Academic journal article Journal of the Royal Anthropological Institute

Name Rituals and Acts of Feeling among the Kayapo (Mebengokre)

Academic journal article Journal of the Royal Anthropological Institute

Name Rituals and Acts of Feeling among the Kayapo (Mebengokre)

Article excerpt

Ritual form and performance carry meanings about commitment to a certain order, and the temporal qualities of that order are at least partly established through ritual itself. In this article I argue that Rappaport's (1999) ideas about the ritual production of temporal orders, prefigured in part by Wagner's (1977) notion of kinship as analogic flow, help us to understand ceremonial name transmission among the Ge-speaking Kayapo (Mebengokre) peoples of central Brazil. Ceremonially confirmed names, also known as 'great' names, index the simultaneous co-ordination of relationship among different relatives that ritual orchestrates. (1) For the Kayapo, sentiments of longing and happiness are a self-evident result of this process, and such sentiments are attributed both to relations within an extended family and to a performing community as a whole. In this article I contend that great names do not represent titles or the non-material patrimony of corporate groups (Lea 1992; Verswijver 1983) but are tokens or index ical symbols that refer to the production and differentiation of relationships through time. (2) While names do accord access to positions of social prestige (Bamberger 1974), the interest of the congregation of participants lies in their own experience of ritual. Unlike common names, great names that are the focus of ritual participate in the condition of their own transmission and, in doing so, transcend ties of kinship.

Ethnographic context

The Brazilian Kayapo (or Mebengokre) are perhaps best known as a noteworthy example of an Amazonian people who have managed, despite their marginal status within a nation-state, to project themselves forcefully onto the national and international political scene. Their impact has not been limited to challenging specific development projects, such as hydroelectric, road, and nuclear storage facility construction, but has also influenced the ways in which conservation and development issues have been framed (cf. Conklin & Graham 1995; Fisher 1994). The Kayapo occupy several large indigenous reserves and more than a dozen villages, each of which is politically autonomous, although individuals hold ties of kinship with inhabitants of other villages. The Kayapo share a number of features with other Ge-speaking peoples of central Brazil: a matri-uxorical residence pattern, an idealized circular village plan, and differentiation between public and private realms, this being particularly notable in the contrast betwe en the central village plaza and the domestic households ringing the village perimeter. The public arena features a diversity of institutional forms, commonly including men's clubs, ceremonial moieties, age organizations, and ritual societies. Women's participation in this arena may be restricted or linked to that of their spouses, although this is not always the case. The diversity of institutional forms beyond the household may be contrasted with striking similarities regarding notions of personhood, the trajectory of life cycle development, and the foundational place of age and gender complementarity in creating the basic conditions for sociality among Ge-speaking peoples, as well as the non-Ge speaking Bororo (cf. J.C. Crocker 1985; Viertler 1976). Bodily practices and imagery point to similar ideas about the complex formation of social persons, based, on the one hand, on ties of filiation and, on the other, on ties that exclude these relations (W Crocker 1990; Da Matta 1982; Melatti 1979). Carneiro da Cu nha (1993: 86) suggests that G& institutional diversity overlays a 'family resemblance' based on common residence arrangements and a dualist outlook underlying the organization of the cosmos, society, and personhood.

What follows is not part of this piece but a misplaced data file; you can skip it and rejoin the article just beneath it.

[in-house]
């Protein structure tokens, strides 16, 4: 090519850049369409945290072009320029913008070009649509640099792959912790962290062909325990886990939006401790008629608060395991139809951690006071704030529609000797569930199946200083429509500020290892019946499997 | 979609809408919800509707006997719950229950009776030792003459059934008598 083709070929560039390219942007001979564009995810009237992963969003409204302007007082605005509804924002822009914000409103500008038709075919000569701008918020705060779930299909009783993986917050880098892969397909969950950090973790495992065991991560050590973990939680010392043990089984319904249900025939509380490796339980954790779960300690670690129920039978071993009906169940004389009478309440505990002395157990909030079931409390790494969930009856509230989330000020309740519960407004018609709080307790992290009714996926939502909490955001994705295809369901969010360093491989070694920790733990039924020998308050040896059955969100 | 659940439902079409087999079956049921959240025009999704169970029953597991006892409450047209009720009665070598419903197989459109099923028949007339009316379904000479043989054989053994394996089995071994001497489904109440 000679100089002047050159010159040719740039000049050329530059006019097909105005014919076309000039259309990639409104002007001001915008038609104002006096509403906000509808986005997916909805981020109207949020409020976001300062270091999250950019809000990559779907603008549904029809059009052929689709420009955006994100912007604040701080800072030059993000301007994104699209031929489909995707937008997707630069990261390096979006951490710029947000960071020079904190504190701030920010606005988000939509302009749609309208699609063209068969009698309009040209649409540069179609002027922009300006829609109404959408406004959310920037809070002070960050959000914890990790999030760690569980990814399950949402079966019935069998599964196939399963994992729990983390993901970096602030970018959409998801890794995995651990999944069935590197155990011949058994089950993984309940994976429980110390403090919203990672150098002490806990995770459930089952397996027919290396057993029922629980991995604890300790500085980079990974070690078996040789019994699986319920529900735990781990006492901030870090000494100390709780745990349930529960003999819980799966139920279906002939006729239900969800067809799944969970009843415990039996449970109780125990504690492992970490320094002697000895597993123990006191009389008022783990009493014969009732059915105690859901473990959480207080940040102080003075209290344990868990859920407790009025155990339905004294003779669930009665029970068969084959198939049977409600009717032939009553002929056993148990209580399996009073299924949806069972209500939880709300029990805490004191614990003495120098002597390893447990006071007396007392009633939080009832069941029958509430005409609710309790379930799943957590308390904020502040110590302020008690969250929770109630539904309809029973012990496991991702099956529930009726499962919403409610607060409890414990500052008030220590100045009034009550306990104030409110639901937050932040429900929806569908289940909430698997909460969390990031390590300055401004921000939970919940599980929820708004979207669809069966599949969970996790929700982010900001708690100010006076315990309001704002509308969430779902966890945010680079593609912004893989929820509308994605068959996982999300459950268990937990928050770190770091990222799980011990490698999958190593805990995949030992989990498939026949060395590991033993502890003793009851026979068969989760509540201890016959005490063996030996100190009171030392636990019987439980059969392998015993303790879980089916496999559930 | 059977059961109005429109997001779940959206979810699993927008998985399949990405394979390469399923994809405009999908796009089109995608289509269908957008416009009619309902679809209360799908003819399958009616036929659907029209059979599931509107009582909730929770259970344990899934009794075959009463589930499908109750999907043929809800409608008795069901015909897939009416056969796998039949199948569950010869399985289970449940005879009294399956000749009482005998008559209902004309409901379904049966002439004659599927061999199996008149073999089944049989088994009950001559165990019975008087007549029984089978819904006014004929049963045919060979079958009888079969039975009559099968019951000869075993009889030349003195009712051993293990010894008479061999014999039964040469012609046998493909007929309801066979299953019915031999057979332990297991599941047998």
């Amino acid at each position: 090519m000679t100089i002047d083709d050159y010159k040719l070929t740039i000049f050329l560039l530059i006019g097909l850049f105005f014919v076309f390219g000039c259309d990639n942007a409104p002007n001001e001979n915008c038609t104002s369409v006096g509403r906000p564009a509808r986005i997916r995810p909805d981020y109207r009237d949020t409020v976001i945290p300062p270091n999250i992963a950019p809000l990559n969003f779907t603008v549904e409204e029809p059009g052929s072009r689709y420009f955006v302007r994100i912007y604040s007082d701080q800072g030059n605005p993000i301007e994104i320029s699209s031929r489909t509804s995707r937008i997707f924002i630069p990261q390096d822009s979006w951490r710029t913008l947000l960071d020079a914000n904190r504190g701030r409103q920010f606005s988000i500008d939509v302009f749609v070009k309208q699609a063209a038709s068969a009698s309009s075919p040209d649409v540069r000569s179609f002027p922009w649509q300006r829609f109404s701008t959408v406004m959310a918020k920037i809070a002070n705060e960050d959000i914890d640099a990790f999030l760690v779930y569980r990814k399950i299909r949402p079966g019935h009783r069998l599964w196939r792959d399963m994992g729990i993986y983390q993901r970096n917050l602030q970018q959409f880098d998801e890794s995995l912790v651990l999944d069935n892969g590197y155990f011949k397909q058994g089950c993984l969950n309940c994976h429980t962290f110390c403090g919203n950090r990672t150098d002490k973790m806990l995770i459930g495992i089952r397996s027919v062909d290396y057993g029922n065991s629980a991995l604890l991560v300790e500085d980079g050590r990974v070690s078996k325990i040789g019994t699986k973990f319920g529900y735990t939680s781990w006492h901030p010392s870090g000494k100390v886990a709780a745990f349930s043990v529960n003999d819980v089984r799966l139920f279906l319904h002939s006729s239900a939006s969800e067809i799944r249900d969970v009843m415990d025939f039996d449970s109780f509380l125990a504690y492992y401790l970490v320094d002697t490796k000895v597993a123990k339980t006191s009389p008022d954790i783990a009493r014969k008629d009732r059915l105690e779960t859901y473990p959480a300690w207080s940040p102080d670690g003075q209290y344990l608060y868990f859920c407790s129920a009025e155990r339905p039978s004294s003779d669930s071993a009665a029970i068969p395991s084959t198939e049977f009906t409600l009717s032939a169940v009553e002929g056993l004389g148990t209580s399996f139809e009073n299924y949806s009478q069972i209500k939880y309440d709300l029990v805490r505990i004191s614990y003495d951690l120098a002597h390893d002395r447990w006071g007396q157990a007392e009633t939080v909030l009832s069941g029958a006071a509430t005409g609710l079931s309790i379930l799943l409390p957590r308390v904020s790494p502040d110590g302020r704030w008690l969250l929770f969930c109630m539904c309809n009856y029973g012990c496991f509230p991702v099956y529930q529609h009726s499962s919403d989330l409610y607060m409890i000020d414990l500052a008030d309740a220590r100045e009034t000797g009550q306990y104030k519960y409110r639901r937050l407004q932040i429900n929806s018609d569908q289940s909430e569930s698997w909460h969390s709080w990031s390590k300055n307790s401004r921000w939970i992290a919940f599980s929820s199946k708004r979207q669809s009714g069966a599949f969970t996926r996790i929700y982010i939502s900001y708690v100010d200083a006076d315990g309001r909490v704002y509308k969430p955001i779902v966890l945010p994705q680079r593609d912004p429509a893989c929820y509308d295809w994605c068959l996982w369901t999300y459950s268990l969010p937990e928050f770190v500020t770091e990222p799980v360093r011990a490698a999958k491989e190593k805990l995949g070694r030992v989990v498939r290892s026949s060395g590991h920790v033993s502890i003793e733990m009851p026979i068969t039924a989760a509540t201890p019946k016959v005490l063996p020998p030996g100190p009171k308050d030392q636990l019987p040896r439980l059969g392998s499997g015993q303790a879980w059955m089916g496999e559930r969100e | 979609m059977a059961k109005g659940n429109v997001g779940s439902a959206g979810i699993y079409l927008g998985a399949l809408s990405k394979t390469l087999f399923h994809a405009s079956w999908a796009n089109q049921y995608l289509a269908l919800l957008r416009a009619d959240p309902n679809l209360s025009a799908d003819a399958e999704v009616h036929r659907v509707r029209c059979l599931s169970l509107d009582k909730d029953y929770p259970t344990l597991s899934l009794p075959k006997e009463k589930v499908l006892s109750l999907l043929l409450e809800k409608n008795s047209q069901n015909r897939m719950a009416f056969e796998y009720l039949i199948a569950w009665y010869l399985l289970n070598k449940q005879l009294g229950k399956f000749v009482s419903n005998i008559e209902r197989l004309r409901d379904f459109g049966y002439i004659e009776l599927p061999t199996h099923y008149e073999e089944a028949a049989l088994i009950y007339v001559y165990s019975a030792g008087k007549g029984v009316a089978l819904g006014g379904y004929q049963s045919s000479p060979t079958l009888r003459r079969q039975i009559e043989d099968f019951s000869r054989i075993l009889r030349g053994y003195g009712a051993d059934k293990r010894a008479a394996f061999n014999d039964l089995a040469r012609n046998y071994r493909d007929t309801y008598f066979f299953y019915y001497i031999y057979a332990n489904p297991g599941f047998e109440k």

Focusing specifically on the Kayapo, Verswijver (1983) and Lea (1992) rightly place matri-uxoriocal residence segments composed of extended families at the centre of thinking about great name transmission. These residences tend to retain their relative position vis-a-vis one another and with respect to the sun's path through the sky Lea, in a series of works (1986; 1992; 1995; 1996), has made the case that domestic clusters should be treated as 'Houses', following Levi-Strauss's proposed terminology (1984: 189 ff. …

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